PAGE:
Thursday, November 10, 2011
Joseph McElroy (author of Night Soul and Other Stories) has written a short piece on why he refuses to answer questions about where he gets his ideas from; it's a wonderful antidote to most writers's thoughts on this topic, and not only does he (correctly, in my opinion) argue that authors don't understand were there work comes from, but also offers a fairly interesting conception of what a good story should do:
"What can happen? my stories ask, as I ask of my life and yours. Not only what did happen, but mainly: What can happen? A story about a boomerang thrower in Paris, or a story about a father and his infant son in his crib in the dark making sounds that the father begins to make sense of during three successive desert nights. What can happen? Sometimes I’ll read just the beginning of a story to an audience and ask where it could go from there. But the writer is mainly invisible, and the story stands on its own between the reader and the writer and would have to be about both if we could only know, but stands on its own and belongs to the reader and in the great differences among the stories in my book Night Soul might even sometimes suggest to you the reader how to read it."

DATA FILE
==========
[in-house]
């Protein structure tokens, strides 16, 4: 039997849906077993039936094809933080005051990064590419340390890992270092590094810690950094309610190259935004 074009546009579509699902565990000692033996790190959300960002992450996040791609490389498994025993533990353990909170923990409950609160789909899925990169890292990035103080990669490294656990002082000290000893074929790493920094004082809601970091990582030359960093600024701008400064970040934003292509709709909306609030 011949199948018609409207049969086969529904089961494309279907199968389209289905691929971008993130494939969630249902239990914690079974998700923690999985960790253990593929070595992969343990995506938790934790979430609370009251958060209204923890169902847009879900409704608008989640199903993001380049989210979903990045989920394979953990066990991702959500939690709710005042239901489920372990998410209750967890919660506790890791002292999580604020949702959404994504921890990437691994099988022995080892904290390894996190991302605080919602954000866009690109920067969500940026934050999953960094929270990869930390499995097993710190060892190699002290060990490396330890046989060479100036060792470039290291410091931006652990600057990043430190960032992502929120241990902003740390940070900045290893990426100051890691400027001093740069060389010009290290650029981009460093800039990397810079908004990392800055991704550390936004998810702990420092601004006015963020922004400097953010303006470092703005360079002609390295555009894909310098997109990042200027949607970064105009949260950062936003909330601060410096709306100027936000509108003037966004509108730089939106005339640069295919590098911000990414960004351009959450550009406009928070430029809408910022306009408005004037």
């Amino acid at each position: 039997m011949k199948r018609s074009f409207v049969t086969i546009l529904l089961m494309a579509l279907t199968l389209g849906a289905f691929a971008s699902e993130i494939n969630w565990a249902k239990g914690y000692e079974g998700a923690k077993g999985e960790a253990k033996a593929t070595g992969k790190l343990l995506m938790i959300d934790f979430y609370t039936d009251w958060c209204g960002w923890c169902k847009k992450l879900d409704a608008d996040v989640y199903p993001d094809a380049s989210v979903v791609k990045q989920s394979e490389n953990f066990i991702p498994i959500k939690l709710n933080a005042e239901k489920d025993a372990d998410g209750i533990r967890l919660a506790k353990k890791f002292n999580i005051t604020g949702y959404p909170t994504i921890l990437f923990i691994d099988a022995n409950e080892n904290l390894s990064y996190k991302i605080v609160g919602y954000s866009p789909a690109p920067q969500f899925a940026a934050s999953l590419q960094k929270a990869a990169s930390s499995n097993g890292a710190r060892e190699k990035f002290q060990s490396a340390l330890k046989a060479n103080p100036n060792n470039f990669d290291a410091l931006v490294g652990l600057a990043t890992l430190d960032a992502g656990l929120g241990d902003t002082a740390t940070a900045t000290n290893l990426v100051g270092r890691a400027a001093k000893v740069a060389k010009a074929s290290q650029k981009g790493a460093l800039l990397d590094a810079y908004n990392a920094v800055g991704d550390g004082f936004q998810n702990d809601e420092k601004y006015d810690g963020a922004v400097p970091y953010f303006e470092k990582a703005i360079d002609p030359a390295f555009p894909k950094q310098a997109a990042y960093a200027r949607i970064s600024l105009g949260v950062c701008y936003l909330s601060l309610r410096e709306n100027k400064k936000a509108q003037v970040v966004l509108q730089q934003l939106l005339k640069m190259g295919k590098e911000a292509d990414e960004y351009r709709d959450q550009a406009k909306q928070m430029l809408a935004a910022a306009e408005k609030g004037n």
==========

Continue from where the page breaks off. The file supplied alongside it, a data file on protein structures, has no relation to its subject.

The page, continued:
Read more here.
Posted by Emmett Stinson at 4:52 AM